Tongue Twisters

You may be wondering why I picked this subject for this week’s blog. The reason would be my granddaughter Sarah. At 6 ½ She’s the youngest of our three. I pick her up on Monday’s and take her home to get ready for dance. (She’s on the team. 😊 ) We have a bit of time before we leave so we will shoot a few hoops or read a book.  She has this awesome book MUDDLE AND MATCH  and  it got us talking about tongue twisters.

I told her about this one:

She sells sea shells by the sea shore.


You try it at normal speed. Bet you can’t do it the first couple of times.

I learned this one in early speech classes.

Round the rugged rock, the ragged rascal ran.   IMG_5801

You may recognize these from “Singing in the Rain.”

Sinful Caesar sipped his snifter, seized his knees and sneezed.


          Chester chooses chestnuts, and cheddar cheese with chewy          chives.

          He chews them and he chooses them.
He chooses them and he chews them. . .

          . . .those chestnuts, cheddar cheese
          and chives in cheery, charming chunks. 

My favorite and I bet you can’t keep from tapping your toes. 😊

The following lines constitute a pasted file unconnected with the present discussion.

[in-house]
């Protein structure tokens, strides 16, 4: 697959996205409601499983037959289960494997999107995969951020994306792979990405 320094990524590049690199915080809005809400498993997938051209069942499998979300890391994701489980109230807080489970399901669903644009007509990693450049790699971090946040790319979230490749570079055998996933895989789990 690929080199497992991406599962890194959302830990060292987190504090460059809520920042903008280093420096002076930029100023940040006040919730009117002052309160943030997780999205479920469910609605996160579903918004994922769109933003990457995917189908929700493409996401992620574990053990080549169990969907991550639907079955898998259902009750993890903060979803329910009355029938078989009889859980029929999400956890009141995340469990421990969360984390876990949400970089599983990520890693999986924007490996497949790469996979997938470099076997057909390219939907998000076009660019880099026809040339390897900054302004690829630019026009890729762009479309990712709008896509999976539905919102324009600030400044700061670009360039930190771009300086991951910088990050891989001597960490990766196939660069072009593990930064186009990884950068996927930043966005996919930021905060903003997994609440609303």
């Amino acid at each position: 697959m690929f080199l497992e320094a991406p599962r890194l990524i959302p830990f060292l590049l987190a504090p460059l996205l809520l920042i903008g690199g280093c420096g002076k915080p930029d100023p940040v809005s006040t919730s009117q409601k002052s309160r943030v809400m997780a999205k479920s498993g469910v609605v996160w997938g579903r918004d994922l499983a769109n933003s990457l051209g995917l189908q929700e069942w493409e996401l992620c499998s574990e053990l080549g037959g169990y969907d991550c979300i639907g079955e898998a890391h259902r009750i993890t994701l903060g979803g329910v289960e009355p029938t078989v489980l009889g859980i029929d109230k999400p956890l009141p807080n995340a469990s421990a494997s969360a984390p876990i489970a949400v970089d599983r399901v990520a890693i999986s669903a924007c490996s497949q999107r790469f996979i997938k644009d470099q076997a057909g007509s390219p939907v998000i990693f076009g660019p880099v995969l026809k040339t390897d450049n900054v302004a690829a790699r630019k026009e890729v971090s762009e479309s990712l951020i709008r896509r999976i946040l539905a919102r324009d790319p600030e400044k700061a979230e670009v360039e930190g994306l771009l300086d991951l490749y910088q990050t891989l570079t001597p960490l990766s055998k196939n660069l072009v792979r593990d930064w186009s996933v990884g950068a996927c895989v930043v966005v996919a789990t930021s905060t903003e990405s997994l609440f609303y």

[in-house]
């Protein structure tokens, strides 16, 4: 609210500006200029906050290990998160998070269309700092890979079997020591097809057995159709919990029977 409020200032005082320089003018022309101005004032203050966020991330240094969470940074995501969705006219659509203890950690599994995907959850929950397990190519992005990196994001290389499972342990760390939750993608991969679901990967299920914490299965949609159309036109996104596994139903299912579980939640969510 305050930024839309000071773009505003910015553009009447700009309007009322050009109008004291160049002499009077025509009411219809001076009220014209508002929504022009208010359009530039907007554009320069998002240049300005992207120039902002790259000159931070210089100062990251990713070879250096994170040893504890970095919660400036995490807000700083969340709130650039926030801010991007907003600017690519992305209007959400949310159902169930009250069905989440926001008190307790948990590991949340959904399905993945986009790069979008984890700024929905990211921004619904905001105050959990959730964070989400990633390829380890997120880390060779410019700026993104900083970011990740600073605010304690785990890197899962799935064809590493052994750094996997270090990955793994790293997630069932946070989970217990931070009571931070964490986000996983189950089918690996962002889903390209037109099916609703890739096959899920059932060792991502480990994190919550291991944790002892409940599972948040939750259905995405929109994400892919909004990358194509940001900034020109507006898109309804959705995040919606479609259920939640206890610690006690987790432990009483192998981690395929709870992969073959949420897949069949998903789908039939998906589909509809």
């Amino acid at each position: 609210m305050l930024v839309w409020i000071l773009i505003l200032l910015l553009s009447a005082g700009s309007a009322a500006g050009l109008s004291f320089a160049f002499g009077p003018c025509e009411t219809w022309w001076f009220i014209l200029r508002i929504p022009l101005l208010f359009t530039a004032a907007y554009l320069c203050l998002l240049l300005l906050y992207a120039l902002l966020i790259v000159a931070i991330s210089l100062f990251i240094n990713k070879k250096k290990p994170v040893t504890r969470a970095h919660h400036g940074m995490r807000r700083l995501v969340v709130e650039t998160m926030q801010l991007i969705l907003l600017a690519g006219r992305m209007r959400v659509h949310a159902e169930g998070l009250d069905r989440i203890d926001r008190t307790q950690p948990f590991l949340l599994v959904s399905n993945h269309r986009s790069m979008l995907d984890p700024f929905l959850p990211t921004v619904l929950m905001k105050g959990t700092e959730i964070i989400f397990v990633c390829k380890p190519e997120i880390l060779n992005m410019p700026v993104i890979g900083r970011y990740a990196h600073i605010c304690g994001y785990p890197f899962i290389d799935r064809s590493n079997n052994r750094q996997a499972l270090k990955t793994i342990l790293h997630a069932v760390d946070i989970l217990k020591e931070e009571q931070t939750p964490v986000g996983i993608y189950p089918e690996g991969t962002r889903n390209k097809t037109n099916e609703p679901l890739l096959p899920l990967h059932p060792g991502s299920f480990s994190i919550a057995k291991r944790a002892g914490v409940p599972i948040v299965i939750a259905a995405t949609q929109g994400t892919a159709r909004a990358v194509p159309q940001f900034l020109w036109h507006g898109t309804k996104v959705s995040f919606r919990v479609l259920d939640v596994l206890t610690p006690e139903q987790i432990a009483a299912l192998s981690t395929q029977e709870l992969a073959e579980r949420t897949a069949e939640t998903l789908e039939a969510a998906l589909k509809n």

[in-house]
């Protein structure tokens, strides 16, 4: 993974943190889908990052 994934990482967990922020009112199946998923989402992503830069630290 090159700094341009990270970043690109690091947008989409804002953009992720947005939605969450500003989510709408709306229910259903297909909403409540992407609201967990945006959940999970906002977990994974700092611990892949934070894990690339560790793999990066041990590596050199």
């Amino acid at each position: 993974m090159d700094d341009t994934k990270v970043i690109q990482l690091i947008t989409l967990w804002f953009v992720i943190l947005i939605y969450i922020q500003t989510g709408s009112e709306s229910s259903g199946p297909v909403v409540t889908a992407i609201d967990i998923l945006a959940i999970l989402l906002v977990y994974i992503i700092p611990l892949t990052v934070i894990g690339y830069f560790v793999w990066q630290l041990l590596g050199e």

Moses supposes his toeses
          are roses. . .but Moses supposes erroneously.

          Moses, he knowses his toeses aren’t roses…as Moses supposes his  toeses to be.


Early speech teachers were called elocutionists and they frequently used tongue twisters to improve the clarity of their speech.

Today, most of us (unless we’re on TV regularly and even some of them too) have sloppy speech.

We drop final “g’s” in a “ing” construction.

We drop final “t’s” all the time.

We slur over whole words: “Don wanna” for “Don’t want to.”

And a host of other examples. Practicing tongue twisters can help fight Alzheimer’s and dementia, too. Well, any thing that exercises your brain helps. So let’s jump right in.

Did you hear tongue twisters while you were growing up? Do you have any you’d like to share? Love to hear from you. Blog  @Marsharwest

3 responses to “Tongue Twisters

  1. Speaking sloppily does bother me. I learned to speak without contractions and it showed when I began writing and someone said people use contractions. No, I did not. LOL

    Liked by 1 person

    • Hey, Vicki. I so get it. I had to learn to write with contractions, too. And shorter sentences. I wrote 3-4 line sentences and used 75 cent words. Ah well. To this day, my lawyer husband will call me on contractions. Thanks for stopping by and for the RT. 🙂


  2. Love this post. Definitely saving it for my 9-year-old granddaughter. My dad always said this tongue twister.”I saw a saw in Arkansas, the best darn saw I ever saw saw. And it goes on from there.” Thanks for the entertainment. You should record yourself saying all of these!!
    JQ Rose


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